Sometimes I feel like I need to put the keyboard down and back away slowly because I have this blog, and I have these opinions, but I know some of my opinions are not ones that are popular or politically correct or what writers are supposed to think – but I still have them and then I’m tempted to write about them.
I’ve been thinking this for a while, but I’m just going to say it:
I MOSTLY DO NOT LIKE SHOPPING AT BOOKSTORES.
Oh. My. Goodness. Did I just write that? Really?
It’s true, though. I mostly don’t. And I was prompted to finally say this by the stories trickling out of The Booksellers Association Conference about how great bookstores are, and how Amazon is evil, etc. OH COME ON!
Get over yourselves. Even though the Authors Guild may not agree, books are products. Bookstores are retailers. I’m sorry if anyone doesn’t like those facts, but they’re true.
No retailer has the right to exist. As a Canadian, I used to think Eaton’s had a right to exist – I was wrong, they’re gone, and the world goes on.
If you want to exist as a retailer, you have to do things right. Some bookstores do things right. Those bookstores should continue to exist – although it doesn’t matter if I think they should continue to exist; they just WILL because people will like shopping there. The rest, well, here are some of the reasons I don’t like shopping at bookstores:
(1) I don’t like shopping, period. So, you may say I’m a bad person to be writing this. If I don’t like shopping, why would I like shopping at bookstores? Well, guess what? There are lots of people like me in the world. The internet lets us shop without going to stores. So there has to be a good reason for us to go to a store. When I think about the stores that I still actually go into, physically, they’re all stores that offer me the chance of discovering something. I go to Canadian Tire because every Canadian knows, if you’re not sure where to buy it, Canadian Tire will have it, PLUS they’ll have a dozen other things you never knew you needed but you can no longer live without, now that you’ve seen them. I go to Mountain Equipment Co-op to peruse the equipment which is useful and, often, pretty, and usually reasonably priced. I go to Boomerang Kids (consignment children’s clothing store) because I never know what treasures will be on the racks. I go to stores to find cool stuff which seems designed just for me. When I know exactly what I want, I click three times and buy it online. So, I’d say, bookstores need to have cool / unexpected stuff in them I’ll want to go in for.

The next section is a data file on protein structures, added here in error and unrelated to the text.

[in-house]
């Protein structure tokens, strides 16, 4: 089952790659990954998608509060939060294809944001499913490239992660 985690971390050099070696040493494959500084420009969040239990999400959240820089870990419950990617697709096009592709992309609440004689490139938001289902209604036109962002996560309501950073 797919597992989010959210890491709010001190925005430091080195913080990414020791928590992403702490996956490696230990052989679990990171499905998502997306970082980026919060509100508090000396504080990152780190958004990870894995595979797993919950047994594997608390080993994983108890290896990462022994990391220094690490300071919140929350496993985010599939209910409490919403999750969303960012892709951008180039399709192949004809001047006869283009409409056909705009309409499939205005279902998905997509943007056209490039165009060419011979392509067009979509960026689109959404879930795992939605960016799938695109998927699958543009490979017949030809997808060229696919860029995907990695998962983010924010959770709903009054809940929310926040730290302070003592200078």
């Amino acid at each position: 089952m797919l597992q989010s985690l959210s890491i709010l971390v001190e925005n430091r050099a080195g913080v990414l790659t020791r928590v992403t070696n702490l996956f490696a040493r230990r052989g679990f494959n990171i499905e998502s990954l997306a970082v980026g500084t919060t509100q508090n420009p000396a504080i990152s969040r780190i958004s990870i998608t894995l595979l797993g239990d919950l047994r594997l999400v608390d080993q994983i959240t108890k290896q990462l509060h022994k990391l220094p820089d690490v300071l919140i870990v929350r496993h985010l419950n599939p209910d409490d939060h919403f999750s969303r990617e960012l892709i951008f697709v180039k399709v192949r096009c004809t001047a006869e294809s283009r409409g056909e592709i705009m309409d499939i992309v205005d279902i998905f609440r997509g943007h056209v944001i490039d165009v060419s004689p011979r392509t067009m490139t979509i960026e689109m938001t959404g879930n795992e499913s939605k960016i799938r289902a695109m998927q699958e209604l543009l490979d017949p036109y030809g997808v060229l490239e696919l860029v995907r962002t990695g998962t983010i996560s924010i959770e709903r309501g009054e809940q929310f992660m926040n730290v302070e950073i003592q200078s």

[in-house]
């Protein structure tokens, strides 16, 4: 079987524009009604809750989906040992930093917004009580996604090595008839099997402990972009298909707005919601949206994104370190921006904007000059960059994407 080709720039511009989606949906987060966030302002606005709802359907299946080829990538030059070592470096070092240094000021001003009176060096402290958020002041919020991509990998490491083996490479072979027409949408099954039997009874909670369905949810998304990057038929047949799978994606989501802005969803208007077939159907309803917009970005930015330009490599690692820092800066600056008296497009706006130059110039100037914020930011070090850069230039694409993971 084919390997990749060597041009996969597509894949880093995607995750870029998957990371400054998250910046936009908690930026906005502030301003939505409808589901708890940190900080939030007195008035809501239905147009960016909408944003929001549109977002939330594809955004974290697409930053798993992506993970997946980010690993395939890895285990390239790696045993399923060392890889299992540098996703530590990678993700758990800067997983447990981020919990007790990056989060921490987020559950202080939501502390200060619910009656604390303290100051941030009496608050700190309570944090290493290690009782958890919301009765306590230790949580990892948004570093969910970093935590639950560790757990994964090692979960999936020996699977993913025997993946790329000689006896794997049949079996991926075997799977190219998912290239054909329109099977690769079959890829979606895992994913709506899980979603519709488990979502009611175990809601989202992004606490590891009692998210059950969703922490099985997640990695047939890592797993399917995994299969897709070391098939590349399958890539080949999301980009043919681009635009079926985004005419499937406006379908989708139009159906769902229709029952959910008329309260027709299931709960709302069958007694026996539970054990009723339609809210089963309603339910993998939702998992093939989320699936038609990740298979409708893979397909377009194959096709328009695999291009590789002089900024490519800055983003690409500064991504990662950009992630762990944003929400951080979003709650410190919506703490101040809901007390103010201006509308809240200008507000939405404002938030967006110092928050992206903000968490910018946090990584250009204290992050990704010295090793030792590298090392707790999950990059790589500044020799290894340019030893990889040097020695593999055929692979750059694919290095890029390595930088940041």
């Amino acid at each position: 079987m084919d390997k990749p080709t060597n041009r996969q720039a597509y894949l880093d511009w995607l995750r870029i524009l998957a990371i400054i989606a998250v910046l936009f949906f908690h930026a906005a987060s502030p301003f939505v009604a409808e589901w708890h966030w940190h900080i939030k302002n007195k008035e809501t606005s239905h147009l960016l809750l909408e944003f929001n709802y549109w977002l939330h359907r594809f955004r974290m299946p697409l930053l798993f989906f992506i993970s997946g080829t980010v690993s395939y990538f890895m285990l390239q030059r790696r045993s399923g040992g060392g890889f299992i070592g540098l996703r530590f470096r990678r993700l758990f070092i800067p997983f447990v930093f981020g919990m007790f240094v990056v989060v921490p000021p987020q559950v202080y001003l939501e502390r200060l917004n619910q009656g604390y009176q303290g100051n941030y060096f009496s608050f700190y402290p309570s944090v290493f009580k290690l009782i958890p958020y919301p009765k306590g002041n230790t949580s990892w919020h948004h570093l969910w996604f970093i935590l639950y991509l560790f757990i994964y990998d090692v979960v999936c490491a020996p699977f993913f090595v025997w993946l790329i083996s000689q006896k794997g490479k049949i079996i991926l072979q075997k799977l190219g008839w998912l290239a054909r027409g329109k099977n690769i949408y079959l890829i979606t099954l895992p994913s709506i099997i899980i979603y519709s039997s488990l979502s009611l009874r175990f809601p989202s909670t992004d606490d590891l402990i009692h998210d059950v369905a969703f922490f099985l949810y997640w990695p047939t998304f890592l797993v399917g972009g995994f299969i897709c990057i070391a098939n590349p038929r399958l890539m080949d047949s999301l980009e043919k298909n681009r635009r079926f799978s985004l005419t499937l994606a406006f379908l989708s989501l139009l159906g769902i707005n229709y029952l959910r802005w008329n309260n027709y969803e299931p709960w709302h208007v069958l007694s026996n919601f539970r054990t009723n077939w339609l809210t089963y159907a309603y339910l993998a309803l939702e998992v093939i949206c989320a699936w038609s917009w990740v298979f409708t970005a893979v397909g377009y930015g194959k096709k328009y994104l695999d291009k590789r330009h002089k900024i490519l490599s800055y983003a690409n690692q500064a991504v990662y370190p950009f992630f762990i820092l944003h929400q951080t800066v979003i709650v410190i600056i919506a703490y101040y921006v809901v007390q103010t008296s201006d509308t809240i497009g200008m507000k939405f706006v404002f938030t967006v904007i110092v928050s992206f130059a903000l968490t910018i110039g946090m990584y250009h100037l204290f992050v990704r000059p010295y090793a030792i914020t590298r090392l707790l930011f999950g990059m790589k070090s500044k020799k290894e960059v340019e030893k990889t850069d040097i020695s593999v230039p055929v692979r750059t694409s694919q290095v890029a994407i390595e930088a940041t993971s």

(2) The wrong staff can make me swear I’ll never enter a store again. So, here’s my chance to talk about a bookstore that’s great! Kaleidoscope Kids in Ottawa – the store looks great, and the selection is good, but the staff members are hilarious! Book loving! Sociable! Great staff – I would never walk past Kaleidoscope without going in. (Unfortunately, I don’t seem to be able to link to their site right now, so hmmm …). Anyway, suffice it to say, my experience with bookstore staff has been poor, especially in independent bookstores. At Chapters / Indigo, I find someone will usually make eye contact with you, and say hi. And I’ve had some good recommendations from staff in those stores. In a city we travel to frequently, I used to have a favourite Indigo store (see – a bookstore I liked – because I ALWAYS found new stuff there that I didn’t expect to). It closed down which left the independent bookstore down the street. I had never been into that bookstore. EVER. With no Indigo, I went in. My sons and I camped out in front of the YA / Teen section. We were there for AGES. Staff walked by us many times on their way to the back room where there seemed to be some sort of staff inside joke gathering going on. Maybe they were laughing at us?
(3) For the love of God – make your store look nice! Seriously, the reason I’d never been into the above-mentioned independent was because the window appeared never to be clean. To the point where I sometimes wondered if it was still open. Once inside the carpets were – well – yucky. And I don’t normally notice carpets in stores. I think it’s really important for a store – any store – to have a theme / image / brand. Have a look. Be interesting. Be inviting. Have open space and sight lines – for the customers and the staff. Be bright. I worked in retail for quite a while. When we weren’t actually, actively selling, we were cleaning. We did creative displays. We kept the shelves neat and clutter-free. That stuff works! It really does; and it costs nothing if you have well-trained staff who get that they should work for their whole shift; not stand around and chat amongst themselves when their fingers aren’t actually on a cash register.
I get that it’s a hard time to open, and run a bookstore. Although, having said that, the way the publishing industry is currently set up, bookstores can return books that don’t sell, which is something most retailers can’t, so there’s that … however … I wouldn’t want to run a bookstore. Being successful would require a blend of people skills – customer and staff – an eye for design, a head for business, and a passion for books. It would be all-consuming. I know that.
But so is opening a restaurant. So is being a school trustee (talk about mucho hours for almost no pay). Writing a novel can also have its challenges.
I’m not denying there are challenges to running a successful bookstore, but I’d just like to hear more positives – what can we do? how can we keep up with changing times? what are great bookstores around the world doing to make themselves great? – instead of negatives and complaining.
And for those bookstores already doing it – great – but you don’t need me to tell you that; your customers show it with their feet. Keep up the good work!